FDL Movie Night: We Are Legion: The Story of the Hacktivists
Love them, hate them, fear them, mock them…however you feel about Anonymous, the notorious hacktivists, you can’t deny that they have changed things. From rickrolling, chocolate rain, and looooong cat to directed denials of service, defacing government websites around the world and exposing the names of millions of corporate customers online, Anonymous is a chaotic force for — well for lots of things. For teh lulz and for the win.
We Are Legion is written, directed, and produced by Brian Knappenberger. It explains the history of Anonymous (as clearly as one can), tracing their roots in early hacking culture through the 4Chan bulletin boards, out of the basements and into the streets with the eruption of Project Chanology, Anonymous’ actions against Scientology’s abuses. They empowered hundreds of Scientologists to leave the organization and speak up, while exposing the corruption within the organization and making it safe for mainstream media to report on Scientology without fear of reprisals or threats of lawsuits.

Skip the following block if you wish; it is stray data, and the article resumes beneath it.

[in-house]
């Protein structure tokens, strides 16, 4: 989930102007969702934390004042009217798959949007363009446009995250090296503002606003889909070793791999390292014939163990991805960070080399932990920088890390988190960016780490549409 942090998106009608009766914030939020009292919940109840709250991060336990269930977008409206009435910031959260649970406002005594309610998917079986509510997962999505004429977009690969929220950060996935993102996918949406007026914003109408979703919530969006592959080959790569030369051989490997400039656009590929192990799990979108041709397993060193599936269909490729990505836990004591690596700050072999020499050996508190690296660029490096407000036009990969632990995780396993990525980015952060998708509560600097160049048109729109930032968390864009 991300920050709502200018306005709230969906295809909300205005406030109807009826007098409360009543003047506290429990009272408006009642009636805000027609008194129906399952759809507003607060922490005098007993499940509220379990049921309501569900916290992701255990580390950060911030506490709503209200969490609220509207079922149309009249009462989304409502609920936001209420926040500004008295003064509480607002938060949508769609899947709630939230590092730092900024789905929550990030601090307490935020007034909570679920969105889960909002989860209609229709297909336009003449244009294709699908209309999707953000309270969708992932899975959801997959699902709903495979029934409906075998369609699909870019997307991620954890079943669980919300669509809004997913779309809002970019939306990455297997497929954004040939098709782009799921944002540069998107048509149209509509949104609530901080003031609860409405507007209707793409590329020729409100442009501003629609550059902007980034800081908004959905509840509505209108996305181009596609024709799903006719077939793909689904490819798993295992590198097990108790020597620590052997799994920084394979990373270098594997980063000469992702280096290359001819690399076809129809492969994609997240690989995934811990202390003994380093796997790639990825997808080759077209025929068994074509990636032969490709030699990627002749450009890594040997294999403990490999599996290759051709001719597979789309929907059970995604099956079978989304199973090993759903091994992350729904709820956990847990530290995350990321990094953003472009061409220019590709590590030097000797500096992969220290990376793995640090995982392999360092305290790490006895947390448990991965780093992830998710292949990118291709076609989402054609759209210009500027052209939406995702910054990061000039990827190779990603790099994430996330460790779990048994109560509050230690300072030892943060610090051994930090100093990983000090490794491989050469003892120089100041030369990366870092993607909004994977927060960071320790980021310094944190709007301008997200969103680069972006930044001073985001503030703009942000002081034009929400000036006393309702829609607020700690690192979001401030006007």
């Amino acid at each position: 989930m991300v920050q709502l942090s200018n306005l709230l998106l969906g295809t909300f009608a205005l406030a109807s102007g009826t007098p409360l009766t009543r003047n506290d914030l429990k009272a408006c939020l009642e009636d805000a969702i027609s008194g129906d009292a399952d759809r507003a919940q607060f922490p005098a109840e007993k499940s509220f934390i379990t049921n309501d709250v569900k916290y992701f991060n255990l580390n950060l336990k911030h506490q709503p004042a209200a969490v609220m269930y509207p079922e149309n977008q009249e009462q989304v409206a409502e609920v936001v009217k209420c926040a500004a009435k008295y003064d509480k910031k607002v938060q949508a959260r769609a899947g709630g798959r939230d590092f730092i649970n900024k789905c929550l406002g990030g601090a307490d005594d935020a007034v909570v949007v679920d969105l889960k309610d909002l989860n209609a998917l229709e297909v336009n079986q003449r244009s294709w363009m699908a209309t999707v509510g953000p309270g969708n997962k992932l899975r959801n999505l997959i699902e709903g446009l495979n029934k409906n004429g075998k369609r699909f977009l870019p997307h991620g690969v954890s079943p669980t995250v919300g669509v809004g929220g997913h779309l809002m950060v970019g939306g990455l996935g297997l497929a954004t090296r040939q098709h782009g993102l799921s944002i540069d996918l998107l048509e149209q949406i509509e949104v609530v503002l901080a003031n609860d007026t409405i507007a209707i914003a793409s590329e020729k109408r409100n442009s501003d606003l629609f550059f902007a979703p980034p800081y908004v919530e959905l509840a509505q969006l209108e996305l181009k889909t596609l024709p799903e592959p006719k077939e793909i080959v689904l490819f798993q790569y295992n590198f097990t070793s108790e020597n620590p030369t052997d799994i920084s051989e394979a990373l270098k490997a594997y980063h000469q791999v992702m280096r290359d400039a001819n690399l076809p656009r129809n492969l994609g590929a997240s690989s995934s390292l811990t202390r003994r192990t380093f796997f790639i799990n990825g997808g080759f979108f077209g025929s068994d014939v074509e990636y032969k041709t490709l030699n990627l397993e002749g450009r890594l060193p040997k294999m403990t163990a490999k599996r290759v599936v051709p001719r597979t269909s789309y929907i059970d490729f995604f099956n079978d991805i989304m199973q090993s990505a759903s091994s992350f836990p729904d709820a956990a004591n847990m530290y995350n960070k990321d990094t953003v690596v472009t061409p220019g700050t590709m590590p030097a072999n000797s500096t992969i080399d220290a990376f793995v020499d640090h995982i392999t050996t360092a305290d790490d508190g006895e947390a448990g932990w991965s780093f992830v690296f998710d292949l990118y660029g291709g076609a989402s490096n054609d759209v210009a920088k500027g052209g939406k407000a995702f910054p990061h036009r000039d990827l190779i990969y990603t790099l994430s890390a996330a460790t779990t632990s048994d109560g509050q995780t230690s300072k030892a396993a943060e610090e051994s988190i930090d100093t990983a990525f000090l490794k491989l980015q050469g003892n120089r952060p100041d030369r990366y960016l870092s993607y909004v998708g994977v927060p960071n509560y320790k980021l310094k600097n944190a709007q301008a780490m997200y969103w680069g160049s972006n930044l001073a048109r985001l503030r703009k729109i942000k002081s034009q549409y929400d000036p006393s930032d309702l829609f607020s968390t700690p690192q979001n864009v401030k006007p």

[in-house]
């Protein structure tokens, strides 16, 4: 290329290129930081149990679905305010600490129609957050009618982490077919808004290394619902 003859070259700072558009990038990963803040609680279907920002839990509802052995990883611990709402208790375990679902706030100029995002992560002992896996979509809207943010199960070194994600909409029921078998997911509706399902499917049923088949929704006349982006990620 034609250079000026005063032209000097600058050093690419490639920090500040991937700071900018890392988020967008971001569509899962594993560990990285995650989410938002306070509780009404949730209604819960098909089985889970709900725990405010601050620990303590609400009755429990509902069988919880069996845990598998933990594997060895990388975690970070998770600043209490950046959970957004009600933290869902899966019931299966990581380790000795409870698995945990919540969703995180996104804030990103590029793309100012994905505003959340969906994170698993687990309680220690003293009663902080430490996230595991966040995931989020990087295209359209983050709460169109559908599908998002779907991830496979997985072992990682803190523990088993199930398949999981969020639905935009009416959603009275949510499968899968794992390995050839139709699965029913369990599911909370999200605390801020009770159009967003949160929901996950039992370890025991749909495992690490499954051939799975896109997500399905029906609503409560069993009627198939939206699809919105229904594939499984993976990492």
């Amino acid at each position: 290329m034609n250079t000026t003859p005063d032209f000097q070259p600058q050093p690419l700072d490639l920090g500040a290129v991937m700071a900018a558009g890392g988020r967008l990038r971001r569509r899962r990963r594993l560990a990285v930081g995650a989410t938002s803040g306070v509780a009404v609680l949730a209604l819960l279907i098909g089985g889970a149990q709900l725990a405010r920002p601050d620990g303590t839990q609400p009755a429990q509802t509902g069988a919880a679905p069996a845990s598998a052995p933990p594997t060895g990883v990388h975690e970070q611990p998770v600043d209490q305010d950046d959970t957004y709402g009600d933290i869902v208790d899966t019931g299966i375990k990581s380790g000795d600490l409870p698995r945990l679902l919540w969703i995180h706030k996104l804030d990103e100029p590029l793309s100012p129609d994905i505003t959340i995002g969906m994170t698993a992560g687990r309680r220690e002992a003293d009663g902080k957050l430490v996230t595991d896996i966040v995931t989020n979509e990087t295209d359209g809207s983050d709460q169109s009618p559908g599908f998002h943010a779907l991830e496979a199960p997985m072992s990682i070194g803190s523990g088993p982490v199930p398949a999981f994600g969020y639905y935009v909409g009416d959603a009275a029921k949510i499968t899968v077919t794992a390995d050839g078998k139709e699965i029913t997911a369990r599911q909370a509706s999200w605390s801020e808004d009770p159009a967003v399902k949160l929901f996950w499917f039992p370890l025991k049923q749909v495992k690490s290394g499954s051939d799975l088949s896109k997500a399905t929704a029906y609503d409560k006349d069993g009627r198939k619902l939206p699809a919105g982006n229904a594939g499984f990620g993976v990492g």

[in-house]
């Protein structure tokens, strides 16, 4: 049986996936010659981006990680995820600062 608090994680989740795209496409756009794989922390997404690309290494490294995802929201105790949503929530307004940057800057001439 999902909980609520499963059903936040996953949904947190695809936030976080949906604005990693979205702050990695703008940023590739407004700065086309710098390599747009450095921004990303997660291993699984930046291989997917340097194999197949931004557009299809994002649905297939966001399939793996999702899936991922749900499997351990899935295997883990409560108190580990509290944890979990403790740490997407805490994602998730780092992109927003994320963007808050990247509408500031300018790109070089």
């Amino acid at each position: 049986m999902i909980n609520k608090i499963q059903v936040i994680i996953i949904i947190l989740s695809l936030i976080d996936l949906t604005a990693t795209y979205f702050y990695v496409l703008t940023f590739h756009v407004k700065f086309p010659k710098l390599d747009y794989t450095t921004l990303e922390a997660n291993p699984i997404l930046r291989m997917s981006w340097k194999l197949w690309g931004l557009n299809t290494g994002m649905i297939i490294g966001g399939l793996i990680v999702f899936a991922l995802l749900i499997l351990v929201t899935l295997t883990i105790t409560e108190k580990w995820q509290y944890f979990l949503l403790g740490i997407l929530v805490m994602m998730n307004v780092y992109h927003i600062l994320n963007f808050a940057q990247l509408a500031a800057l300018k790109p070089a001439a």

From Chanology, Anonymous — or rather various clusters of Anonymous activists — focused their energies on shutting down the websites of Mastercard, PayPal and Amazon when those entities stopped processing payments to aid in the defense of Wikileaks founder Julian Assange. Further actions followed in Tunisia and Egypt (as well as Iran, though that is not mentioned in the film), aiding citizens from those countries in freedom from oppressive regimes. The actions in Egypt were especially impressive, as Anons provided first aid tips and guides on how to survive tear gassing. They also helped people set up dial up modems in order to access the internet after Mubarak shut it down.
The film is full of interviews with Anons (masked and unmasked, some of whom have done, or are facing, time behind bars for their computer acts of protest), academics, attorneys and journalists. Even disgraced HBGary executive Aaron Barr makes an appearance, who got pwned massively by Anonymous when he tried to game social media in order to bring them down. We Are Legion raises questions about how and why we protest, free speech, privacy, and individual freedom.
The filmmakers got an amazing amount of cooperation from seminal members of Anonymous as well as other noteworthy commentators on the age of the hactivist. It provides a provocative glimpse at the vital and irrepressible energy of the people who continue to change the world, regardless of how hard the powers that be seek to shut them down.